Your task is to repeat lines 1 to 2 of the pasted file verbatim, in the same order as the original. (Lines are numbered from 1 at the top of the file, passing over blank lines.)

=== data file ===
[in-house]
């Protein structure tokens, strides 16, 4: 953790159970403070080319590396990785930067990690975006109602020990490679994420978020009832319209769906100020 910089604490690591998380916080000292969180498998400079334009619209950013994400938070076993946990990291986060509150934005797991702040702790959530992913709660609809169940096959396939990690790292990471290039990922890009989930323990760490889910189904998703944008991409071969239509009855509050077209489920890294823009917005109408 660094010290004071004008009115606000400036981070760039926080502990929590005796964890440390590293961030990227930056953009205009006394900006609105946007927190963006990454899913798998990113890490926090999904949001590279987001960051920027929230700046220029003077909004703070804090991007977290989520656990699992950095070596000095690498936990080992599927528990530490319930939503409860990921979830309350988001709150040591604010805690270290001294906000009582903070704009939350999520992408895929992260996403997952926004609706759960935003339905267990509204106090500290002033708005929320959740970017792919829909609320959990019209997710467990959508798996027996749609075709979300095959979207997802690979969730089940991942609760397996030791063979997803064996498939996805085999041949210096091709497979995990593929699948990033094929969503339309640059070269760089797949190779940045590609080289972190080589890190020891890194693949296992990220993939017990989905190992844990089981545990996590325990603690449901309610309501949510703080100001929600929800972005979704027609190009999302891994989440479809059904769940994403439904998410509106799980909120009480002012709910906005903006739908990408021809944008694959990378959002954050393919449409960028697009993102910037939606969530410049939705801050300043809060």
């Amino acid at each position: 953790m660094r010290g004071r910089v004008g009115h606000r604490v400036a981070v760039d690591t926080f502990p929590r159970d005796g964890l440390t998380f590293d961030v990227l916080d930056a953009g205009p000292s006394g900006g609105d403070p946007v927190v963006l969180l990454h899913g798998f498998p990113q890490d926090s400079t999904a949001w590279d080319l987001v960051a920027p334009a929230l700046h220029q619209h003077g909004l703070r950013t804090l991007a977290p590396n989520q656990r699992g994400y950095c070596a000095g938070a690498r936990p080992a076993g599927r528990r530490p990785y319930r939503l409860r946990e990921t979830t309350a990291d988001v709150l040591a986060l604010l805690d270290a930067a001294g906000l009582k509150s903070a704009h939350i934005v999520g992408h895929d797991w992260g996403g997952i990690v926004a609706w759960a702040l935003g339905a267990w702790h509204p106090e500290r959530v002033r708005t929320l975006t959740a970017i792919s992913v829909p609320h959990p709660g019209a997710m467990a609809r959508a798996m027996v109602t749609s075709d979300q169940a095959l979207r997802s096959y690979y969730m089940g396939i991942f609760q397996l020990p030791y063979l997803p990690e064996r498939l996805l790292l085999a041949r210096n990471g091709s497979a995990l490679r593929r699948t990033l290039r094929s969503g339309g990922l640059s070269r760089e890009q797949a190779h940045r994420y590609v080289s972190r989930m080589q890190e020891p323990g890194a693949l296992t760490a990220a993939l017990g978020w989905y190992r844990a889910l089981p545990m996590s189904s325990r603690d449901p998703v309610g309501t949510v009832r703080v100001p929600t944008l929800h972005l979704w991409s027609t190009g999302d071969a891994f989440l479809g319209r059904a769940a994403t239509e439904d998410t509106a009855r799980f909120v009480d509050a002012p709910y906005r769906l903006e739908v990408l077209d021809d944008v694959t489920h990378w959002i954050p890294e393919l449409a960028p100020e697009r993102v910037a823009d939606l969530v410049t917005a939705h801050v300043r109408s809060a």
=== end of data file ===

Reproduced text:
[in-house]
């Protein structure tokens, strides 16, 4: 953790159970403070080319590396990785930067990690975006109602020990490679994420978020009832319209769906100020 910089604490690591998380916080000292969180498998400079334009619209950013994400938070076993946990990291986060509150934005797991702040702790959530992913709660609809169940096959396939990690790292990471290039990922890009989930323990760490889910189904998703944008991409071969239509009855509050077209489920890294823009917005109408 660094010290004071004008009115606000400036981070760039926080502990929590005796964890440390590293961030990227930056953009205009006394900006609105946007927190963006990454899913798998990113890490926090999904949001590279987001960051920027929230700046220029003077909004703070804090991007977290989520656990699992950095070596000095690498936990080992599927528990530490319930939503409860990921979830309350988001709150040591604010805690270290001294906000009582903070704009939350999520992408895929992260996403997952926004609706759960935003339905267990509204106090500290002033708005929320959740970017792919829909609320959990019209997710467990959508798996027996749609075709979300095959979207997802690979969730089940991942609760397996030791063979997803064996498939996805085999041949210096091709497979995990593929699948990033094929969503339309640059070269760089797949190779940045590609080289972190080589890190020891890194693949296992990220993939017990989905190992844990089981545990996590325990603690449901309610309501949510703080100001929600929800972005979704027609190009999302891994989440479809059904769940994403439904998410509106799980909120009480002012709910906005903006739908990408021809944008694959990378959002954050393919449409960028697009993102910037939606969530410049939705801050300043809060």